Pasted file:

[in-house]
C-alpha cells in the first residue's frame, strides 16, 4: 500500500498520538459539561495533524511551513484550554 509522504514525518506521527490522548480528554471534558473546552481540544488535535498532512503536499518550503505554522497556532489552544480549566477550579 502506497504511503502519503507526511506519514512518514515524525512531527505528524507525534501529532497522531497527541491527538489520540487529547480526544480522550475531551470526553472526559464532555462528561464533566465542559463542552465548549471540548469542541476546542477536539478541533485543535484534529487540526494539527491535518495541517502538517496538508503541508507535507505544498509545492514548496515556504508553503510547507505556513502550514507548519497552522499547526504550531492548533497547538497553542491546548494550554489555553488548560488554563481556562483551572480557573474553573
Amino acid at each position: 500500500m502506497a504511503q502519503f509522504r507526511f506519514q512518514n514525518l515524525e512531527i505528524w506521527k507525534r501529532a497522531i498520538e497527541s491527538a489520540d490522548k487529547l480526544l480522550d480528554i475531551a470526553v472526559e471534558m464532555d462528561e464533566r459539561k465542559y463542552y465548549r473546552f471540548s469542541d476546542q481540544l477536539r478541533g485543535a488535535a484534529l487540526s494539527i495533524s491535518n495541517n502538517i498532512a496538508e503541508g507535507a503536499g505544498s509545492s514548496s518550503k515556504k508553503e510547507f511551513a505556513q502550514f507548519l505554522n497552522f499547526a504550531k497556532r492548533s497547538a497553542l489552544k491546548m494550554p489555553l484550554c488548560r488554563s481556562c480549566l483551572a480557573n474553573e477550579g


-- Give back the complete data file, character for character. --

[in-house]
C-alpha cells in the first residue's frame, strides 16, 4: 500500500498520538459539561495533524511551513484550554 509522504514525518506521527490522548480528554471534558473546552481540544488535535498532512503536499518550503505554522497556532489552544480549566477550579 502506497504511503502519503507526511506519514512518514515524525512531527505528524507525534501529532497522531497527541491527538489520540487529547480526544480522550475531551470526553472526559464532555462528561464533566465542559463542552465548549471540548469542541476546542477536539478541533485543535484534529487540526494539527491535518495541517502538517496538508503541508507535507505544498509545492514548496515556504508553503510547507505556513502550514507548519497552522499547526504550531492548533497547538497553542491546548494550554489555553488548560488554563481556562483551572480557573474553573
Amino acid at each position: 500500500m502506497a504511503q502519503f509522504r507526511f506519514q512518514n514525518l515524525e512531527i505528524w506521527k507525534r501529532a497522531i498520538e497527541s491527538a489520540d490522548k487529547l480526544l480522550d480528554i475531551a470526553v472526559e471534558m464532555d462528561e464533566r459539561k465542559y463542552y465548549r473546552f471540548s469542541d476546542q481540544l477536539r478541533g485543535a488535535a484534529l487540526s494539527i495533524s491535518n495541517n502538517i498532512a496538508e503541508g507535507a503536499g505544498s509545492s514548496s518550503k515556504k508553503e510547507f511551513a505556513q502550514f507548519l505554522n497552522f499547526a504550531k497556532r492548533s497547538a497553542l489552544k491546548m494550554p489555553l484550554c488548560r488554563s481556562c480549566l483551572a480557573n474553573e477550579g